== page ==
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It is a piece of philosophical commonsense that belief and knowledge are states. Some epistemologists reject this claim in hope of answering certain difficult questions about the normative evaluation of belief. I shall argue, however, that this move offends against not only philosophical commonsense but also against ordinary common sense, at least as far as this is manifested in the semantic content of the words we use to talk about belief and knowledge. I think it is relatively easily to show with some linguistic tests that ordinary belief and knowledge attributions should be classified aspectually as state descriptions. Hence, the move some epistemologists (especially virtue epistemologists like Sosa) to deny that belief and knowledge are states threatens to simply change the topic rather than open up answers to difficult questions in epistemology. I do not know fully how to answer the relevant questions about the normative evaluation of belief, but I pursue this critical point here in service of a positive proposal about the general framework in which they should be answered. In brief, the general framework is one which recognizes an important place for what I call state-norms, beside the action-norms which are more familiar from normative theory. And it locates the epistemic norms that apply to beliefs and are relevant for knowledge on the state-norm side of this divide. This turns out to be not only consistent with but indeed to underwrites the philosophical and ordinary commonsense that belief and knowledge are states.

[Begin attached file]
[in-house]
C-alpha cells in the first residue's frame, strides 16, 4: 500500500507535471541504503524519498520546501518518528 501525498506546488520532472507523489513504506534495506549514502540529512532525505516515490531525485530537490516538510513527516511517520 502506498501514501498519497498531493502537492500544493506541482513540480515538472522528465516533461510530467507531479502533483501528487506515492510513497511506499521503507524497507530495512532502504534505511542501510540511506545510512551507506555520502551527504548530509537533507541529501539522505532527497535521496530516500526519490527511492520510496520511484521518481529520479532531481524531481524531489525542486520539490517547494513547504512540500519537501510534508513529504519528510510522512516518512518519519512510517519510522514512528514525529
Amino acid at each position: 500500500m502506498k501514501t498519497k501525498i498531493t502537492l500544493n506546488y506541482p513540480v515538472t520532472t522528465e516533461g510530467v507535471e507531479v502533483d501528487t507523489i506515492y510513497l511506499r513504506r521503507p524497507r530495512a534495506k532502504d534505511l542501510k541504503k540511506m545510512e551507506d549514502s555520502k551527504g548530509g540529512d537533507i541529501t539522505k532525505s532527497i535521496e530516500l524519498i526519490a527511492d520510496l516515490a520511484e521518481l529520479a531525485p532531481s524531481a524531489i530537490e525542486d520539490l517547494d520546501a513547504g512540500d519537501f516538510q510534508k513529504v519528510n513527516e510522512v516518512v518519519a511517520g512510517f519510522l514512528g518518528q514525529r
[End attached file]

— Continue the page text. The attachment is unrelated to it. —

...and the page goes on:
|Number of pages||25|
|Journal||Journal of Philosophy|
|Publication status||Published - Oct 2012|
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1/09/10 → 31/05/11